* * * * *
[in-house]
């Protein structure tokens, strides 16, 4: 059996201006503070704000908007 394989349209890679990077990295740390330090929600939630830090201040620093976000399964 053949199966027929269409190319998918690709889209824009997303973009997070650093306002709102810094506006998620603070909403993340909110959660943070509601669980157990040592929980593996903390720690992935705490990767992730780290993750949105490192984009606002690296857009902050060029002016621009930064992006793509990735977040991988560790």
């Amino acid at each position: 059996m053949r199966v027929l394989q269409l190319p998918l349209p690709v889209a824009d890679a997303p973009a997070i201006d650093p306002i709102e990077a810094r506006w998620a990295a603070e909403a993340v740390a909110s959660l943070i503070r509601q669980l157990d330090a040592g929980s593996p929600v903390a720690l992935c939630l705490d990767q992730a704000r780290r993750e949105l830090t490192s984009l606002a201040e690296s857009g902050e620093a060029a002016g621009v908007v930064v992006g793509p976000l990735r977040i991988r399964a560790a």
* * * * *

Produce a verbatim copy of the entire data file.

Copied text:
[in-house]
């Protein structure tokens, strides 16, 4: 059996201006503070704000908007 394989349209890679990077990295740390330090929600939630830090201040620093976000399964 053949199966027929269409190319998918690709889209824009997303973009997070650093306002709102810094506006998620603070909403993340909110959660943070509601669980157990040592929980593996903390720690992935705490990767992730780290993750949105490192984009606002690296857009902050060029002016621009930064992006793509990735977040991988560790």
């Amino acid at each position: 059996m053949r199966v027929l394989q269409l190319p998918l349209p690709v889209a824009d890679a997303p973009a997070i201006d650093p306002i709102e990077a810094r506006w998620a990295a603070e909403a993340v740390a909110s959660l943070i503070r509601q669980l157990d330090a040592g929980s593996p929600v903390a720690l992935c939630l705490d990767q992730a704000r780290r993750e949105l830090t490192s984009l606002a201040e690296s857009g902050e620093a060029a002016g621009v908007v930064v992006g793509p976000l990735r977040i991988r399964a560790a």